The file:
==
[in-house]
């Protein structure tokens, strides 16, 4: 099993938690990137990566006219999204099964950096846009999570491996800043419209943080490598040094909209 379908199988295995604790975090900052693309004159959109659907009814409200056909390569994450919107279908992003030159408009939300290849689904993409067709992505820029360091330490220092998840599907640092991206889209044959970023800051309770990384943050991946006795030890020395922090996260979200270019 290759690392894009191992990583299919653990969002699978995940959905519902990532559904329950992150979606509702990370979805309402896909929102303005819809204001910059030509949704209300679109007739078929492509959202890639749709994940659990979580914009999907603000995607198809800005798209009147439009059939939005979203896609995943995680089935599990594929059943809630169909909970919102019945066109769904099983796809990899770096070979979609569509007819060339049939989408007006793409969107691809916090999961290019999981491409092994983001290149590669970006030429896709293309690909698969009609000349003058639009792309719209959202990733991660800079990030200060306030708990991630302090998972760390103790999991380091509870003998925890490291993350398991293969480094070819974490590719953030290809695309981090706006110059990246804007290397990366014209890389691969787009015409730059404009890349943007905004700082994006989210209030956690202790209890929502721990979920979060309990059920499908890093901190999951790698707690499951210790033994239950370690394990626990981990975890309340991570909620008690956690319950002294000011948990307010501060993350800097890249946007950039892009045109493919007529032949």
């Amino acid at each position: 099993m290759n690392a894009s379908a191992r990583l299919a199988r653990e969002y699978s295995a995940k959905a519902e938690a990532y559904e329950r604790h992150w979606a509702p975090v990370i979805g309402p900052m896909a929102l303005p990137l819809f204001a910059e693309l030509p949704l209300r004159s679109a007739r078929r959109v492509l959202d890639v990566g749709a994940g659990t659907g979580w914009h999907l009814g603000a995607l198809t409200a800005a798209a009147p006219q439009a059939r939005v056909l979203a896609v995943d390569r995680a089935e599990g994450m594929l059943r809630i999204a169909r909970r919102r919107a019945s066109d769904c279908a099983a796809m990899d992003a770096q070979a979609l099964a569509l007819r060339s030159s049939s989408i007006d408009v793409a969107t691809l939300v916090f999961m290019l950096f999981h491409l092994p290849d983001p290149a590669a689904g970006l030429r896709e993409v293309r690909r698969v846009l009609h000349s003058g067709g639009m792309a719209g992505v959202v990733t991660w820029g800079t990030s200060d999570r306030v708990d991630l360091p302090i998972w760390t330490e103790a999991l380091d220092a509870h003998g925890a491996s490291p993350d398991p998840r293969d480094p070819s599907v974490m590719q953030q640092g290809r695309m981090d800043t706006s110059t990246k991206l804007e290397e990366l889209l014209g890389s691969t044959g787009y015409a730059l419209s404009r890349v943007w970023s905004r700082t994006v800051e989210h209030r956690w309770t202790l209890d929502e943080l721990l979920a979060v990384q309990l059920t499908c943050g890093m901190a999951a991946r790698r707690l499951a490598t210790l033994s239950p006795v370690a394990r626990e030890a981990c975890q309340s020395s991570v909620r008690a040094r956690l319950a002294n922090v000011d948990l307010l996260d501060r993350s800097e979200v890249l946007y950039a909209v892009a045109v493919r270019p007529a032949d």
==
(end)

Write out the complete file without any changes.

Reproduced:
[in-house]
């Protein structure tokens, strides 16, 4: 099993938690990137990566006219999204099964950096846009999570491996800043419209943080490598040094909209 379908199988295995604790975090900052693309004159959109659907009814409200056909390569994450919107279908992003030159408009939300290849689904993409067709992505820029360091330490220092998840599907640092991206889209044959970023800051309770990384943050991946006795030890020395922090996260979200270019 290759690392894009191992990583299919653990969002699978995940959905519902990532559904329950992150979606509702990370979805309402896909929102303005819809204001910059030509949704209300679109007739078929492509959202890639749709994940659990979580914009999907603000995607198809800005798209009147439009059939939005979203896609995943995680089935599990594929059943809630169909909970919102019945066109769904099983796809990899770096070979979609569509007819060339049939989408007006793409969107691809916090999961290019999981491409092994983001290149590669970006030429896709293309690909698969009609000349003058639009792309719209959202990733991660800079990030200060306030708990991630302090998972760390103790999991380091509870003998925890490291993350398991293969480094070819974490590719953030290809695309981090706006110059990246804007290397990366014209890389691969787009015409730059404009890349943007905004700082994006989210209030956690202790209890929502721990979920979060309990059920499908890093901190999951790698707690499951210790033994239950370690394990626990981990975890309340991570909620008690956690319950002294000011948990307010501060993350800097890249946007950039892009045109493919007529032949």
């Amino acid at each position: 099993m290759n690392a894009s379908a191992r990583l299919a199988r653990e969002y699978s295995a995940k959905a519902e938690a990532y559904e329950r604790h992150w979606a509702p975090v990370i979805g309402p900052m896909a929102l303005p990137l819809f204001a910059e693309l030509p949704l209300r004159s679109a007739r078929r959109v492509l959202d890639v990566g749709a994940g659990t659907g979580w914009h999907l009814g603000a995607l198809t409200a800005a798209a009147p006219q439009a059939r939005v056909l979203a896609v995943d390569r995680a089935e599990g994450m594929l059943r809630i999204a169909r909970r919102r919107a019945s066109d769904c279908a099983a796809m990899d992003a770096q070979a979609l099964a569509l007819r060339s030159s049939s989408i007006d408009v793409a969107t691809l939300v916090f999961m290019l950096f999981h491409l092994p290849d983001p290149a590669a689904g970006l030429r896709e993409v293309r690909r698969v846009l009609h000349s003058g067709g639009m792309a719209g992505v959202v990733t991660w820029g800079t990030s200060d999570r306030v708990d991630l360091p302090i998972w760390t330490e103790a999991l380091d220092a509870h003998g925890a491996s490291p993350d398991p998840r293969d480094p070819s599907v974490m590719q953030q640092g290809r695309m981090d800043t706006s110059t990246k991206l804007e290397e990366l889209l014209g890389s691969t044959g787009y015409a730059l419209s404009r890349v943007w970023s905004r700082t994006v800051e989210h209030r956690w309770t202790l209890d929502e943080l721990l979920a979060v990384q309990l059920t499908c943050g890093m901190a999951a991946r790698r707690l499951a490598t210790l033994s239950p006795v370690a394990r626990e030890a981990c975890q309340s020395s991570v909620r008690a040094r956690l319950a002294n922090v000011d948990l307010l996260d501060r993350s800097e979200v890249l946007y950039a909209v892009a045109v493919r270019p007529a032949d």